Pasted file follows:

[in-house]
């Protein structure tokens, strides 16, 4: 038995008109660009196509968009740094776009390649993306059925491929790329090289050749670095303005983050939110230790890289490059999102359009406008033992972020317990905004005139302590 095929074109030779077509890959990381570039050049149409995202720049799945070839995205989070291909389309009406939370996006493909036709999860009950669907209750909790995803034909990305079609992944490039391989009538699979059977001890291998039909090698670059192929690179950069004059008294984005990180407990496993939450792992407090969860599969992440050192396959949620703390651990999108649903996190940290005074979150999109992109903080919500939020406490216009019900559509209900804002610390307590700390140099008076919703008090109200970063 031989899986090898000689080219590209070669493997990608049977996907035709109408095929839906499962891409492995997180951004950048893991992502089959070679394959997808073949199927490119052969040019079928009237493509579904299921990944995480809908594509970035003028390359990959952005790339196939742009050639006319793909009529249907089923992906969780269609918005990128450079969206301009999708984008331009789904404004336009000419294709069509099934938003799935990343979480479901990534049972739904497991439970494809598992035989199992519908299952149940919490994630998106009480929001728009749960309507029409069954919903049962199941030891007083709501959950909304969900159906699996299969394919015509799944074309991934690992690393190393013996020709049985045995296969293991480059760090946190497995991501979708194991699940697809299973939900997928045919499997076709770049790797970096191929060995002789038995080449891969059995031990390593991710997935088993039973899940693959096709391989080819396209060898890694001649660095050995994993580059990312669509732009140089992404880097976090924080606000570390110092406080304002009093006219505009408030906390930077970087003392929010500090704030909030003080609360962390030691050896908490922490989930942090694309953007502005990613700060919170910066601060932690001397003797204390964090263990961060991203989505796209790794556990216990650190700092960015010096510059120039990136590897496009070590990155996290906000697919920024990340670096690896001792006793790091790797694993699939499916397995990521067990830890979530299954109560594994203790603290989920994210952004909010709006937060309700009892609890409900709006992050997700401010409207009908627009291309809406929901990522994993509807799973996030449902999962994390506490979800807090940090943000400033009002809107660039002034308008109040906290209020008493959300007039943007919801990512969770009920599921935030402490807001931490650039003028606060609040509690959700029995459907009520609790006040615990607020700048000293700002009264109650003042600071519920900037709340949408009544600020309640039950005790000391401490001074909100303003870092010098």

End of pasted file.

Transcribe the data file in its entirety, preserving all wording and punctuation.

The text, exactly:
[in-house]
């Protein structure tokens, strides 16, 4: 038995008109660009196509968009740094776009390649993306059925491929790329090289050749670095303005983050939110230790890289490059999102359009406008033992972020317990905004005139302590 095929074109030779077509890959990381570039050049149409995202720049799945070839995205989070291909389309009406939370996006493909036709999860009950669907209750909790995803034909990305079609992944490039391989009538699979059977001890291998039909090698670059192929690179950069004059008294984005990180407990496993939450792992407090969860599969992440050192396959949620703390651990999108649903996190940290005074979150999109992109903080919500939020406490216009019900559509209900804002610390307590700390140099008076919703008090109200970063 031989899986090898000689080219590209070669493997990608049977996907035709109408095929839906499962891409492995997180951004950048893991992502089959070679394959997808073949199927490119052969040019079928009237493509579904299921990944995480809908594509970035003028390359990959952005790339196939742009050639006319793909009529249907089923992906969780269609918005990128450079969206301009999708984008331009789904404004336009000419294709069509099934938003799935990343979480479901990534049972739904497991439970494809598992035989199992519908299952149940919490994630998106009480929001728009749960309507029409069954919903049962199941030891007083709501959950909304969900159906699996299969394919015509799944074309991934690992690393190393013996020709049985045995296969293991480059760090946190497995991501979708194991699940697809299973939900997928045919499997076709770049790797970096191929060995002789038995080449891969059995031990390593991710997935088993039973899940693959096709391989080819396209060898890694001649660095050995994993580059990312669509732009140089992404880097976090924080606000570390110092406080304002009093006219505009408030906390930077970087003392929010500090704030909030003080609360962390030691050896908490922490989930942090694309953007502005990613700060919170910066601060932690001397003797204390964090263990961060991203989505796209790794556990216990650190700092960015010096510059120039990136590897496009070590990155996290906000697919920024990340670096690896001792006793790091790797694993699939499916397995990521067990830890979530299954109560594994203790603290989920994210952004909010709006937060309700009892609890409900709006992050997700401010409207009908627009291309809406929901990522994993509807799973996030449902999962994390506490979800807090940090943000400033009002809107660039002034308008109040906290209020008493959300007039943007919801990512969770009920599921935030402490807001931490650039003028606060609040509690959700029995459907009520609790006040615990607020700048000293700002009264109650003042600071519920900037709340949408009544600020309640039950005790000391401490001074909100303003870092010098």